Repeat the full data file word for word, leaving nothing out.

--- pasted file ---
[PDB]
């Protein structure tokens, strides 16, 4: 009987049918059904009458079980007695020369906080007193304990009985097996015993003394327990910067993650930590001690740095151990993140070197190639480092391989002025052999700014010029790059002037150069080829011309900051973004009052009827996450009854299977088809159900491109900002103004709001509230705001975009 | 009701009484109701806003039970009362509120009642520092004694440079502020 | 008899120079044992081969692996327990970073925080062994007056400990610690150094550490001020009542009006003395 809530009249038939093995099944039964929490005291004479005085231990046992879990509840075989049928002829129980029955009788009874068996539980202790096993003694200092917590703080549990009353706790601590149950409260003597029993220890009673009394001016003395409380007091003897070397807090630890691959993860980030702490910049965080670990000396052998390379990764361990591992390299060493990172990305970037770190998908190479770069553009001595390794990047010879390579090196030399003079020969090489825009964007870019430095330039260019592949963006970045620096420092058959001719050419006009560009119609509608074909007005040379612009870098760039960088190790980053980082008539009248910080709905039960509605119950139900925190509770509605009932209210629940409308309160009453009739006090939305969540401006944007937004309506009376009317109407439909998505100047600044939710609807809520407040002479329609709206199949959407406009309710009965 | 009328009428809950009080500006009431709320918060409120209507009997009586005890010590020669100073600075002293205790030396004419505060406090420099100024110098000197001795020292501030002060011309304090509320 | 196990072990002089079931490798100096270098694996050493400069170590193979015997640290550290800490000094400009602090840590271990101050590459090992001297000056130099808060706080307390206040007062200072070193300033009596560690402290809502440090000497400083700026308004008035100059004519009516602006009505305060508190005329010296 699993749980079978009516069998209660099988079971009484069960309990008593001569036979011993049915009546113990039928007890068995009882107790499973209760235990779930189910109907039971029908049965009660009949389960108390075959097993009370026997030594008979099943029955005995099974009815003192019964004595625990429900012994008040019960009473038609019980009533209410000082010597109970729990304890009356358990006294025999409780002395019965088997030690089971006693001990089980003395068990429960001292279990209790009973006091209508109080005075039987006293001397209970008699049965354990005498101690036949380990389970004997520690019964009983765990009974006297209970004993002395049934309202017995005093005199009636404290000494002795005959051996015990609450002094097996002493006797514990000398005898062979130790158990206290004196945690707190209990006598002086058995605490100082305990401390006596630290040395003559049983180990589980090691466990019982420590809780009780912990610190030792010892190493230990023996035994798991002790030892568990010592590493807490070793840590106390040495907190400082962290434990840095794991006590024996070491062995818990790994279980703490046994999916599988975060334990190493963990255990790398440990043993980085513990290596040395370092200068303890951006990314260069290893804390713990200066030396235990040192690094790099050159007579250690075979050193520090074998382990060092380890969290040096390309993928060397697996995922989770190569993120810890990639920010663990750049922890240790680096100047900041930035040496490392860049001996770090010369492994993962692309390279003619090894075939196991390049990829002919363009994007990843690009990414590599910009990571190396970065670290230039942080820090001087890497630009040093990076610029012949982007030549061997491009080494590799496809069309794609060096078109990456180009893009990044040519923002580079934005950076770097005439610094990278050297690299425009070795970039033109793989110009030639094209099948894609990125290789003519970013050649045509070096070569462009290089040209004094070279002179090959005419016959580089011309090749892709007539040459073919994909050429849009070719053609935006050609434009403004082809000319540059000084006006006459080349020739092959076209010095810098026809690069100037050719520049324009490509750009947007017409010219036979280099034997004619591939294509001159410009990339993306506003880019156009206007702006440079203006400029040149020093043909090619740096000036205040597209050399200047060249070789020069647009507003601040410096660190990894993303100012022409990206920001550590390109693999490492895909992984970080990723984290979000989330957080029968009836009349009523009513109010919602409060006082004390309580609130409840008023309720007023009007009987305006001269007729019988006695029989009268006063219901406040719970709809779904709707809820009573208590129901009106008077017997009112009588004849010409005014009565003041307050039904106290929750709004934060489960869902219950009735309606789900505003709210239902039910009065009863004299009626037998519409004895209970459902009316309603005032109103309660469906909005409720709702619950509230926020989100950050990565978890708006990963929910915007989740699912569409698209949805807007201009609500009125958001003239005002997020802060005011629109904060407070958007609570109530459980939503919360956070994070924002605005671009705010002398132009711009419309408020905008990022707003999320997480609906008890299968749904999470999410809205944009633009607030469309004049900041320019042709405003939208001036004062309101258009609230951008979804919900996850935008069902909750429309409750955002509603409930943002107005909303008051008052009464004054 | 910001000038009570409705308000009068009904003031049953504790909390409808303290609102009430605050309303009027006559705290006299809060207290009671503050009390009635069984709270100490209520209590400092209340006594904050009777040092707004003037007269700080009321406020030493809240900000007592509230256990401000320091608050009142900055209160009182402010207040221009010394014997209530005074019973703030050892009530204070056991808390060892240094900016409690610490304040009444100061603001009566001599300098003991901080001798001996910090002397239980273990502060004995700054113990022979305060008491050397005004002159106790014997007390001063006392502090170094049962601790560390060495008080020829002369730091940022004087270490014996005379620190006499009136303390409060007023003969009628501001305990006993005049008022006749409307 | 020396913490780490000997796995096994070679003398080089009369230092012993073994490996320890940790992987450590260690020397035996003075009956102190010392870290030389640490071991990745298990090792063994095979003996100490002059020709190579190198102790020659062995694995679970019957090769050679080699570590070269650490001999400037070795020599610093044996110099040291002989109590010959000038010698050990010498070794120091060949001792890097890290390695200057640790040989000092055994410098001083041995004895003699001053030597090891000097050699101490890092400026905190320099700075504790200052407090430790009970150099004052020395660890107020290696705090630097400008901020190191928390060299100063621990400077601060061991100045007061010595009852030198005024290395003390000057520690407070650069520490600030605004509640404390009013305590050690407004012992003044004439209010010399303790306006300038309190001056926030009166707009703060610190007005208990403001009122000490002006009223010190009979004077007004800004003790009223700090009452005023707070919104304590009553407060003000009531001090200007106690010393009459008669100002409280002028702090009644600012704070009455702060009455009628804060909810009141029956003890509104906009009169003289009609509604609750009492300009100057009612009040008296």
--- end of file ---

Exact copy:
[PDB]
């Protein structure tokens, strides 16, 4: 009987049918059904009458079980007695020369906080007193304990009985097996015993003394327990910067993650930590001690740095151990993140070197190639480092391989002025052999700014010029790059002037150069080829011309900051973004009052009827996450009854299977088809159900491109900002103004709001509230705001975009 | 009701009484109701806003039970009362509120009642520092004694440079502020 | 008899120079044992081969692996327990970073925080062994007056400990610690150094550490001020009542009006003395 809530009249038939093995099944039964929490005291004479005085231990046992879990509840075989049928002829129980029955009788009874068996539980202790096993003694200092917590703080549990009353706790601590149950409260003597029993220890009673009394001016003395409380007091003897070397807090630890691959993860980030702490910049965080670990000396052998390379990764361990591992390299060493990172990305970037770190998908190479770069553009001595390794990047010879390579090196030399003079020969090489825009964007870019430095330039260019592949963006970045620096420092058959001719050419006009560009119609509608074909007005040379612009870098760039960088190790980053980082008539009248910080709905039960509605119950139900925190509770509605009932209210629940409308309160009453009739006090939305969540401006944007937004309506009376009317109407439909998505100047600044939710609807809520407040002479329609709206199949959407406009309710009965 | 009328009428809950009080500006009431709320918060409120209507009997009586005890010590020669100073600075002293205790030396004419505060406090420099100024110098000197001795020292501030002060011309304090509320 | 196990072990002089079931490798100096270098694996050493400069170590193979015997640290550290800490000094400009602090840590271990101050590459090992001297000056130099808060706080307390206040007062200072070193300033009596560690402290809502440090000497400083700026308004008035100059004519009516602006009505305060508190005329010296 699993749980079978009516069998209660099988079971009484069960309990008593001569036979011993049915009546113990039928007890068995009882107790499973209760235990779930189910109907039971029908049965009660009949389960108390075959097993009370026997030594008979099943029955005995099974009815003192019964004595625990429900012994008040019960009473038609019980009533209410000082010597109970729990304890009356358990006294025999409780002395019965088997030690089971006693001990089980003395068990429960001292279990209790009973006091209508109080005075039987006293001397209970008699049965354990005498101690036949380990389970004997520690019964009983765990009974006297209970004993002395049934309202017995005093005199009636404290000494002795005959051996015990609450002094097996002493006797514990000398005898062979130790158990206290004196945690707190209990006598002086058995605490100082305990401390006596630290040395003559049983180990589980090691466990019982420590809780009780912990610190030792010892190493230990023996035994798991002790030892568990010592590493807490070793840590106390040495907190400082962290434990840095794991006590024996070491062995818990790994279980703490046994999916599988975060334990190493963990255990790398440990043993980085513990290596040395370092200068303890951006990314260069290893804390713990200066030396235990040192690094790099050159007579250690075979050193520090074998382990060092380890969290040096390309993928060397697996995922989770190569993120810890990639920010663990750049922890240790680096100047900041930035040496490392860049001996770090010369492994993962692309390279003619090894075939196991390049990829002919363009994007990843690009990414590599910009990571190396970065670290230039942080820090001087890497630009040093990076610029012949982007030549061997491009080494590799496809069309794609060096078109990456180009893009990044040519923002580079934005950076770097005439610094990278050297690299425009070795970039033109793989110009030639094209099948894609990125290789003519970013050649045509070096070569462009290089040209004094070279002179090959005419016959580089011309090749892709007539040459073919994909050429849009070719053609935006050609434009403004082809000319540059000084006006006459080349020739092959076209010095810098026809690069100037050719520049324009490509750009947007017409010219036979280099034997004619591939294509001159410009990339993306506003880019156009206007702006440079203006400029040149020093043909090619740096000036205040597209050399200047060249070789020069647009507003601040410096660190990894993303100012022409990206920001550590390109693999490492895909992984970080990723984290979000989330957080029968009836009349009523009513109010919602409060006082004390309580609130409840008023309720007023009007009987305006001269007729019988006695029989009268006063219901406040719970709809779904709707809820009573208590129901009106008077017997009112009588004849010409005014009565003041307050039904106290929750709004934060489960869902219950009735309606789900505003709210239902039910009065009863004299009626037998519409004895209970459902009316309603005032109103309660469906909005409720709702619950509230926020989100950050990565978890708006990963929910915007989740699912569409698209949805807007201009609500009125958001003239005002997020802060005011629109904060407070958007609570109530459980939503919360956070994070924002605005671009705010002398132009711009419309408020905008990022707003999320997480609906008890299968749904999470999410809205944009633009607030469309004049900041320019042709405003939208001036004062309101258009609230951008979804919900996850935008069902909750429309409750955002509603409930943002107005909303008051008052009464004054 | 910001000038009570409705308000009068009904003031049953504790909390409808303290609102009430605050309303009027006559705290006299809060207290009671503050009390009635069984709270100490209520209590400092209340006594904050009777040092707004003037007269700080009321406020030493809240900000007592509230256990401000320091608050009142900055209160009182402010207040221009010394014997209530005074019973703030050892009530204070056991808390060892240094900016409690610490304040009444100061603001009566001599300098003991901080001798001996910090002397239980273990502060004995700054113990022979305060008491050397005004002159106790014997007390001063006392502090170094049962601790560390060495008080020829002369730091940022004087270490014996005379620190006499009136303390409060007023003969009628501001305990006993005049008022006749409307 | 020396913490780490000997796995096994070679003398080089009369230092012993073994490996320890940790992987450590260690020397035996003075009956102190010392870290030389640490071991990745298990090792063994095979003996100490002059020709190579190198102790020659062995694995679970019957090769050679080699570590070269650490001999400037070795020599610093044996110099040291002989109590010959000038010698050990010498070794120091060949001792890097890290390695200057640790040989000092055994410098001083041995004895003699001053030597090891000097050699101490890092400026905190320099700075504790200052407090430790009970150099004052020395660890107020290696705090630097400008901020190191928390060299100063621990400077601060061991100045007061010595009852030198005024290395003390000057520690407070650069520490600030605004509640404390009013305590050690407004012992003044004439209010010399303790306006300038309190001056926030009166707009703060610190007005208990403001009122000490002006009223010190009979004077007004800004003790009223700090009452005023707070919104304590009553407060003000009531001090200007106690010393009459008669100002409280002028702090009644600012704070009455702060009455009628804060909810009141029956003890509104906009009169003289009609509604609750009492300009100057009612009040008296």